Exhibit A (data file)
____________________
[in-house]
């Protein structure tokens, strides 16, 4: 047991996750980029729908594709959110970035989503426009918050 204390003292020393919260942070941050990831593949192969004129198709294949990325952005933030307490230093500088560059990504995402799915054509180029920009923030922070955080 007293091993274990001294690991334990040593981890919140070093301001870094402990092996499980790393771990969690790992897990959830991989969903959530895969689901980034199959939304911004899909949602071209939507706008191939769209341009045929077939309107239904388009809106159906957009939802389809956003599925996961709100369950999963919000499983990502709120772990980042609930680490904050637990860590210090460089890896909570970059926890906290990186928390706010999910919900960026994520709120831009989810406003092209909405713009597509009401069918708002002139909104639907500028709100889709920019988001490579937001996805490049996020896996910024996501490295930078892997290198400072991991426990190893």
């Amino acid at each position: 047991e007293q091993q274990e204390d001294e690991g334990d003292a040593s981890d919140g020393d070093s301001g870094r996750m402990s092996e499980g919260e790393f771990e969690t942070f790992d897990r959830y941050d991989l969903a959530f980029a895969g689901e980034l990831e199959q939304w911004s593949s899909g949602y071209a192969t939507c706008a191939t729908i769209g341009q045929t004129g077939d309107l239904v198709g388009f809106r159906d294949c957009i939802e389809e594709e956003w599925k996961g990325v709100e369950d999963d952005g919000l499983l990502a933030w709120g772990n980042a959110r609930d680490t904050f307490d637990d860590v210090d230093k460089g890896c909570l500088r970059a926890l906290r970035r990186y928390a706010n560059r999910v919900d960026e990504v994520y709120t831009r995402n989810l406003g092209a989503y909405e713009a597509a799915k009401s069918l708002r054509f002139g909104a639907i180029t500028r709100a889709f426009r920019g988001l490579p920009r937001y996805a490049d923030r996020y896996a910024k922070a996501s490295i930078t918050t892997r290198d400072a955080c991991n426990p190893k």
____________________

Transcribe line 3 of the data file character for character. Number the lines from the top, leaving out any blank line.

């Amino acid at each position: 047991e007293q091993q274990e204390d001294e690991g334990d003292a040593s981890d919140g020393d070093s301001g870094r996750m402990s092996e499980g919260e790393f771990e969690t942070f790992d897990r959830y941050d991989l969903a959530f980029a895969g689901e980034l990831e199959q939304w911004s593949s899909g949602y071209a192969t939507c706008a191939t729908i769209g341009q045929t004129g077939d309107l239904v198709g388009f809106r159906d294949c957009i939802e389809e594709e956003w599925k996961g990325v709100e369950d999963d952005g919000l499983l990502a933030w709120g772990n980042a959110r609930d680490t904050f307490d637990d860590v210090d230093k460089g890896c909570l500088r970059a926890l906290r970035r990186y928390a706010n560059r999910v919900d960026e990504v994520y709120t831009r995402n989810l406003g092209a989503y909405e713009a597509a799915k009401s069918l708002r054509f002139g909104a639907i180029t500028r709100a889709f426009r920019g988001l490579p920009r937001y996805a490049d923030r996020y896996a910024k922070a996501s490295i930078t918050t892997r290198d400072a955080c991991n426990p190893k």